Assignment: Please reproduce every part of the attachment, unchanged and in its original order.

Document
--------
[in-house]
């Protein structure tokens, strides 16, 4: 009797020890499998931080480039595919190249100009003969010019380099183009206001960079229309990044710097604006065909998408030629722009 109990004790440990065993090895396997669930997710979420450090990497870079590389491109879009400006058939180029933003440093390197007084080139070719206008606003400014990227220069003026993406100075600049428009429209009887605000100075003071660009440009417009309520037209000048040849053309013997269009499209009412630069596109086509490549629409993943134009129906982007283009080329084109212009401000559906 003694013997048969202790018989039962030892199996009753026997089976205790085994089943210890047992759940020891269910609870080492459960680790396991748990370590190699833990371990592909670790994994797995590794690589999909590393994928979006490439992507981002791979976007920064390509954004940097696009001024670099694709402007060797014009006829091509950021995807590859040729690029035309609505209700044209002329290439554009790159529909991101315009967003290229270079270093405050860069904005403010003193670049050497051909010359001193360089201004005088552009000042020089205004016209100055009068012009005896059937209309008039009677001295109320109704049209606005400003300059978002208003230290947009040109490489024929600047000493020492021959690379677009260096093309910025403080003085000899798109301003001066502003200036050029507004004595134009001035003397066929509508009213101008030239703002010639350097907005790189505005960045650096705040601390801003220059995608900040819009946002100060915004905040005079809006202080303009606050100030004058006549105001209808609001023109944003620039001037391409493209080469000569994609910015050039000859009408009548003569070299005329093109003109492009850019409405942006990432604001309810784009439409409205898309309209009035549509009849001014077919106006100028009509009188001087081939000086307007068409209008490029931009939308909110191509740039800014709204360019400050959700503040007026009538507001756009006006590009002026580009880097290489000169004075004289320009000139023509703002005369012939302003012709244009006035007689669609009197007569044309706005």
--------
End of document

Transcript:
[in-house]
């Protein structure tokens, strides 16, 4: 009797020890499998931080480039595919190249100009003969010019380099183009206001960079229309990044710097604006065909998408030629722009 109990004790440990065993090895396997669930997710979420450090990497870079590389491109879009400006058939180029933003440093390197007084080139070719206008606003400014990227220069003026993406100075600049428009429209009887605000100075003071660009440009417009309520037209000048040849053309013997269009499209009412630069596109086509490549629409993943134009129906982007283009080329084109212009401000559906 003694013997048969202790018989039962030892199996009753026997089976205790085994089943210890047992759940020891269910609870080492459960680790396991748990370590190699833990371990592909670790994994797995590794690589999909590393994928979006490439992507981002791979976007920064390509954004940097696009001024670099694709402007060797014009006829091509950021995807590859040729690029035309609505209700044209002329290439554009790159529909991101315009967003290229270079270093405050860069904005403010003193670049050497051909010359001193360089201004005088552009000042020089205004016209100055009068012009005896059937209309008039009677001295109320109704049209606005400003300059978002208003230290947009040109490489024929600047000493020492021959690379677009260096093309910025403080003085000899798109301003001066502003200036050029507004004595134009001035003397066929509508009213101008030239703002010639350097907005790189505005960045650096705040601390801003220059995608900040819009946002100060915004905040005079809006202080303009606050100030004058006549105001209808609001023109944003620039001037391409493209080469000569994609910015050039000859009408009548003569070299005329093109003109492009850019409405942006990432604001309810784009439409409205898309309209009035549509009849001014077919106006100028009509009188001087081939000086307007068409209008490029931009939308909110191509740039800014709204360019400050959700503040007026009538507001756009006006590009002026580009880097290489000169004075004289320009000139023509703002005369012939302003012709244009006035007689669609009197007569044309706005």